Pierre Jules Boulanger took charge of Citroën in 1935 and had the idea to create a car for social classes with low income. He wanted something simple and practical that could transport people and their goods on any terrain in an economical way.
Boulanger wrote the specifications, mentioning he wanted "to make a car that can carry four people and 50kg of potatoes or a keg, at a maximum speed of 60 km/h, with a consumption of 3 litres per hundred kilometres and low maintenance costs."
He enrolled André Lefebvre as engineer and Flaminio Bertoni, nicknamed "golden fingers", as stylist. The project was named TPV meaning 'very small car'.
At first, a single-cylinder engine was considered before deciding on a twin-cylinder, air-cooled unit. The suspension used a torsion rod bundle, rubber blocks, vertical or horizontal springs and hydropneumatic. The start-up was performed, according to prototypes, by a crank and twine starter.
On 2 September 1939, the first prototype was ready to be shown. Unfortunately, several days later, the Second World War was declared and the assembly line used for military equipment.
Development continued in private. The air-cooled engine was chosen along with a 4-speed overdrive. The suspension combined lateral interaction and drummers for each wheel and the main brake links to the rear axle. The equipment becomes more practical with a second headlight, an electric starter and conventional seats.
In October 1948, the first 2CV was presented at the Paris Motor Show. To begin with opinions were divided, but eventually it became the star of the show. Production started in June 1949 and named 2CV A, it's a real success. The press were full of praise on 2CV's ease of use and robustness. In 1951, a van version of the 2CV was launched, it weighed 250 kg with a 375 cm3 engine.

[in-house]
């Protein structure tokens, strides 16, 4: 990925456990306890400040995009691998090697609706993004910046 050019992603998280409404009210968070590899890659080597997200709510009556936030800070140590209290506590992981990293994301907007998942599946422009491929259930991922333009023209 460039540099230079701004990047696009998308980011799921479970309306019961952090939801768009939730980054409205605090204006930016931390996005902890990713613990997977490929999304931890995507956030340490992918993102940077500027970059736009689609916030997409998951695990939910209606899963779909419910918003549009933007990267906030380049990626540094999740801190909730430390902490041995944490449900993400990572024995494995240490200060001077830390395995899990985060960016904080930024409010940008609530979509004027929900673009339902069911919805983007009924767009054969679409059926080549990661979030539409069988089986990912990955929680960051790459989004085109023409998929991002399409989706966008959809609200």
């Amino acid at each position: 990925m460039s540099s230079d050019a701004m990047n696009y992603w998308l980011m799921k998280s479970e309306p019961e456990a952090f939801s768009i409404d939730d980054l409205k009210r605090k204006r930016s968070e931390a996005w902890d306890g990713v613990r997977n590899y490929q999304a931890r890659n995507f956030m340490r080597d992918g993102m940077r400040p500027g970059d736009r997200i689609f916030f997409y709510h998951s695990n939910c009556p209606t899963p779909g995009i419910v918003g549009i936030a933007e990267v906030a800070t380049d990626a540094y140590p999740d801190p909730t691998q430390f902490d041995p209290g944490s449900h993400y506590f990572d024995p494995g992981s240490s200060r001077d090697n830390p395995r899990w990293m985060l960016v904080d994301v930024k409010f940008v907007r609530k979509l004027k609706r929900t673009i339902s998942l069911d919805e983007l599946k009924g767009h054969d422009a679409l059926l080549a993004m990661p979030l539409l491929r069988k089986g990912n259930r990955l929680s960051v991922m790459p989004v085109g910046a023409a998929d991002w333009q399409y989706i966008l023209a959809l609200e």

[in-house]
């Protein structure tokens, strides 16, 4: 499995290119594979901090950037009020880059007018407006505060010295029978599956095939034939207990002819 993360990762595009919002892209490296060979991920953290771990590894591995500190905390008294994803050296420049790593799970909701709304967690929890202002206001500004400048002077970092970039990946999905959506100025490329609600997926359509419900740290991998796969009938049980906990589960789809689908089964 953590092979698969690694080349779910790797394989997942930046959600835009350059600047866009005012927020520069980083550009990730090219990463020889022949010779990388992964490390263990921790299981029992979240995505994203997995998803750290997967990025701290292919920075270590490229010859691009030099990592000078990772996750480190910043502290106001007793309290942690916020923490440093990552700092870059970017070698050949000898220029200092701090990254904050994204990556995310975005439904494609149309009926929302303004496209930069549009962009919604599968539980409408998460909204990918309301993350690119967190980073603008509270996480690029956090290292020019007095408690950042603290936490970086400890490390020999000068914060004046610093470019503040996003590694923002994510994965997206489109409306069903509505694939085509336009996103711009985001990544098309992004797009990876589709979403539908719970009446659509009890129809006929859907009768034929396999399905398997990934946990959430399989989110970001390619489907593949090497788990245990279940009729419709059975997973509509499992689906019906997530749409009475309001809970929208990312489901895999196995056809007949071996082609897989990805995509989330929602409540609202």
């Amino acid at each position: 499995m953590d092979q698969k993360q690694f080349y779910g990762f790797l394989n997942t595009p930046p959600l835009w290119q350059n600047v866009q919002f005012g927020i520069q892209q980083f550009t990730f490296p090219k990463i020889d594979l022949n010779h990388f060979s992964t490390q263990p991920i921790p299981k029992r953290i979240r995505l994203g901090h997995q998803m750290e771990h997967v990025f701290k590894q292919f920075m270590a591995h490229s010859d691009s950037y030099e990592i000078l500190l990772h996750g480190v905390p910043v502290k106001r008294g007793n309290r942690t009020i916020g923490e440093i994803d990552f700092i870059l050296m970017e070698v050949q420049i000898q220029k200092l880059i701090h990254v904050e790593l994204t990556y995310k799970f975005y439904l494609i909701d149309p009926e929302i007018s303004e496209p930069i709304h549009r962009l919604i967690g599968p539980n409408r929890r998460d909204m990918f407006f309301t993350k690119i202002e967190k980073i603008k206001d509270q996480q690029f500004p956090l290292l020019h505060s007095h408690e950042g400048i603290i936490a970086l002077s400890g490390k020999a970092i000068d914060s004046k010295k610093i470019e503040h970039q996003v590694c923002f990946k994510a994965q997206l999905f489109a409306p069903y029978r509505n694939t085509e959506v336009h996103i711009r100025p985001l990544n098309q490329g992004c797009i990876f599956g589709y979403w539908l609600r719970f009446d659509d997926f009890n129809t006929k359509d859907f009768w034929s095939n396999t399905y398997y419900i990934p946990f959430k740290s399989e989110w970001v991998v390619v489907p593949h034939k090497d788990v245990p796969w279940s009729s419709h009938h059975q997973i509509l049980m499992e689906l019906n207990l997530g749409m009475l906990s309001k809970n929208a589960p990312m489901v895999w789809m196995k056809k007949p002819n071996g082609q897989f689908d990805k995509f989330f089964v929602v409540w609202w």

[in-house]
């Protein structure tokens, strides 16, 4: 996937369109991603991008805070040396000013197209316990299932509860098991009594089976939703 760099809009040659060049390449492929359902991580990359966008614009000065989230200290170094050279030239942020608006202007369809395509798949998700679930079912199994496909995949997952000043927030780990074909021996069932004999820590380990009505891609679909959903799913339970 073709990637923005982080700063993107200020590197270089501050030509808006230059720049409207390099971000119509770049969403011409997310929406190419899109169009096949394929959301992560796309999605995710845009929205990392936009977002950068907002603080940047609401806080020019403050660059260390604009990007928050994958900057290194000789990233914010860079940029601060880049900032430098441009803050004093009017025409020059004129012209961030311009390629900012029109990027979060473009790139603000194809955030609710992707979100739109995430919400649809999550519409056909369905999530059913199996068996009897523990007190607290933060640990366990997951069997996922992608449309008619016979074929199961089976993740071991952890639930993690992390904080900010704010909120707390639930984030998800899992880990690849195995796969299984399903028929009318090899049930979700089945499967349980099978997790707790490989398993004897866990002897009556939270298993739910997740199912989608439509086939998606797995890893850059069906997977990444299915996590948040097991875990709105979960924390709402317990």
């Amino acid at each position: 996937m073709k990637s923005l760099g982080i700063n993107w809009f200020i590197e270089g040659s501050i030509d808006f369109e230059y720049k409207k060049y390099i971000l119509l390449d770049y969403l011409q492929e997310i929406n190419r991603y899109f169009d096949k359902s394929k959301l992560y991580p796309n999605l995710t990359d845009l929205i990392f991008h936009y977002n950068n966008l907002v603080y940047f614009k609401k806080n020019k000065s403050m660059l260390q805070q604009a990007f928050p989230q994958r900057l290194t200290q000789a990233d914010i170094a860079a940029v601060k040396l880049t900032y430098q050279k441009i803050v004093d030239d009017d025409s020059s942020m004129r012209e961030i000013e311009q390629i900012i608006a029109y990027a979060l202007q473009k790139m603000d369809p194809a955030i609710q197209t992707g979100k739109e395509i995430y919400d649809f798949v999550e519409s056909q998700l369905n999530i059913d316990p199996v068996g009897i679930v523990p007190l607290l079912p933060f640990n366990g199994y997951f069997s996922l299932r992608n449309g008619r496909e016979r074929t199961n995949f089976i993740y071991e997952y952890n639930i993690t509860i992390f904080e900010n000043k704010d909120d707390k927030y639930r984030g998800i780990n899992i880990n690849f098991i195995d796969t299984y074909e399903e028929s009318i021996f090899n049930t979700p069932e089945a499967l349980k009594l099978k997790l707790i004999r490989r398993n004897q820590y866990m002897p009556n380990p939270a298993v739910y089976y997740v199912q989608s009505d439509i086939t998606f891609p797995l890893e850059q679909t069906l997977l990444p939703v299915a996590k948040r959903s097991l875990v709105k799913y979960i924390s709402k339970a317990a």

In 1956, the AZL - "L" for luxury - was launched with a large rear window, a large soft top in synthetic fabric and trims with striped cloth seats. Ten years after its appearance, 2CV had a different look: a blue glacier colour, 380mm steering wheels and a new dashboard.
In February 1989, the French production line stopped. With 5,114,940 2CV vehicles produced worldwide, 2CV is an iconic car and a symbol of joy!
In January 1938, Citroën ran the first road tests on TPV "Toute Petite Voiture", the prototype with one headlight that will become the famous 2CV.
Citroën presented the 2CV 4x4 or 2CV Sahara. A four wheel drive with two 425cm3 engines, it had amazing off-road capabilities. Even when fully laden, it could climb a slope with a gradient of over 40% in the sand.
The AZ version could reach 70 km/h thanks to a 425cm3 engine and 12 horse power. Customers could choose door panels and seats, including Scottish pattern fabrics.
The AZAM type was an improved version of Type AZA : comfort was improved. In 1964, the 2CV lost its "butterfly" doors for conventional ones.
Its design features were strengthed and special equipment added : dry air filter, front crossmember and reinforced suspension arms, bumpers and reinforced platform and a guard plate under the engine, all of which are useful in rugged terrain.